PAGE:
Jay Bookman

Opinion columnist and blogger with The Atlanta Journal-Constitution, specializing in foreign relations, environmental and technology-related issues

The full implications of the Trump-Putin alliance

We now know for a fact that the government of Russia and Vladimir Putin is blatantly interfering in this year's presidential election, most notably by hacking into and strategically releasing the emails and computer files of Democratic organizations and campaign officials. There has been no equivalent targeting by Russia of Republican organizations or the Trump campaign.

It's also easy to see why Putin would take such steps, given that he and Donald Trump share mutual interests.

While Hillary Clinton says that Russian attacks on hospitals and other civilian targets in Syria amount to war crimes that require international investigation and accountability, Trump expresses personal admiration for Putin. He has excused the Russian dictator's seizure of Crimea, has said economic sanctions against Russia should be reconsidered, has tried to pretend that Putin's quasi-invasion of Ukraine never took place and has suggested that if Russia invaded NATO allies such as Latvia and Lithuania, the United States under a President Trump might stand by and let it happen. And when words like that are uttered by a major party's presidential candidate, they dramatically undermine the credibility of the mutual defense provision that is central to NATO's mission.

Yet when asked in Sunday night's debate about Russia's actions, Trump didn't condemn them; he feigned ignorance:

"I notice, anytime anything wrong happens, they like to say the Russians are — [Clinton] doesn't know if it's the Russians doing the hacking. Maybe there is no hacking. But they always blame Russia. And the reason they blame Russia because they think they're trying to tarnish me with Russia. I know nothing about Russia."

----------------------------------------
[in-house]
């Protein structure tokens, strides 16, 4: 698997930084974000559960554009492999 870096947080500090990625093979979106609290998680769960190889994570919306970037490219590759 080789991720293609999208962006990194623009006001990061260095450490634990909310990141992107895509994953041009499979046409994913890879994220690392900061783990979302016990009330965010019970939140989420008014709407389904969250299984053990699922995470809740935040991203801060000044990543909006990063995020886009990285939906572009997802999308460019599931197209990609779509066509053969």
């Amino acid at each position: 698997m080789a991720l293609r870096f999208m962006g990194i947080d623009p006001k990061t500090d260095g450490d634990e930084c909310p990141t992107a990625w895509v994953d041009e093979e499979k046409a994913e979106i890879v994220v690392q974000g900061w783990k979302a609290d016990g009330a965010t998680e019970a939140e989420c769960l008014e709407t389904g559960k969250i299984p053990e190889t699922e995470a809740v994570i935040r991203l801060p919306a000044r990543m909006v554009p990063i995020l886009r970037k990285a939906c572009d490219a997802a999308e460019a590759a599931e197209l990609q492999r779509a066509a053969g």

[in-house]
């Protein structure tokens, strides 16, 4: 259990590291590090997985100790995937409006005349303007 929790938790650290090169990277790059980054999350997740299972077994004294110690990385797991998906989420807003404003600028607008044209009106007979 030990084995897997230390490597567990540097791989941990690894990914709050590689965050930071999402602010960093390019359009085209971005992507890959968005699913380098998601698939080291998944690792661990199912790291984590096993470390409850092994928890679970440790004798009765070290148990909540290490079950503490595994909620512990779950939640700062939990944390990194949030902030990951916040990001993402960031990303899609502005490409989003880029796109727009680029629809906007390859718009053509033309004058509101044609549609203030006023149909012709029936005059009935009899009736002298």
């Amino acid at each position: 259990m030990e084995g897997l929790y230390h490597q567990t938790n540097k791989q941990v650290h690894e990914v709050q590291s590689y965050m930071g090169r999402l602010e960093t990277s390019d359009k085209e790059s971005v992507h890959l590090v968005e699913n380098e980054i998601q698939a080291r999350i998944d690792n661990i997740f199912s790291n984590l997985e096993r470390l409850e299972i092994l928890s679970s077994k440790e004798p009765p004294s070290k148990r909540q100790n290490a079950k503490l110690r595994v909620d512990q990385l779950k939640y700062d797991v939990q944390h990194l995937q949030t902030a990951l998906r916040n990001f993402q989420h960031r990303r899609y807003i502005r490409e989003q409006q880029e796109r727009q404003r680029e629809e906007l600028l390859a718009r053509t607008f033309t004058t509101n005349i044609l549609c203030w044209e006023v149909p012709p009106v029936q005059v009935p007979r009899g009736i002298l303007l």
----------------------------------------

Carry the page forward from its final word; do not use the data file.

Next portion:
Yes, he does know something about Russia. The U.S. intelligence community has made it clear in its face-to-face classified briefings for both Trump and Clinton that the evidence of Russian interference is quite conclusive, so Trump's claim to the contrary has outraged U.S. analysts. As a senior intelligence official told NBC News, "To profess not to know at this point is willful misrepresentation.... both candidates have all the information they need to be crystal clear."

In addition, in a statement two days before the debate, U.S. officials had formally and publicly accused "Russia's senior-most officials" -- i.e., Putin himself -- of authorizing the effort to subvert our democracy:

"The U.S. Intelligence Community (USIC) is confident that the Russian Government directed the recent compromises of e-mails from U.S. persons and institutions, including from U.S. political organizations," the statement said. "These thefts and disclosures are intended to interfere with the US election process."

It's important to note that these conclusions are coming from our career intelligence professionals. Furthermore, Republican chairmen of intelligence committees in both the House and Senate have had access to the evidence and say that they fully accept the conclusion of Russian interference.

So when Trump publicly rejects the findings of the U.S. intelligence community and defends Russia's innocence, despite being shown the evidence, he is basically welcoming the interference of a hostile foreign power in our affairs in order to further his own personal ambitions.

There's a word for that.




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About the Author

Jay Bookman writes about government and politics, with an occasional foray into other aspects of life as time, space and opportunity allow.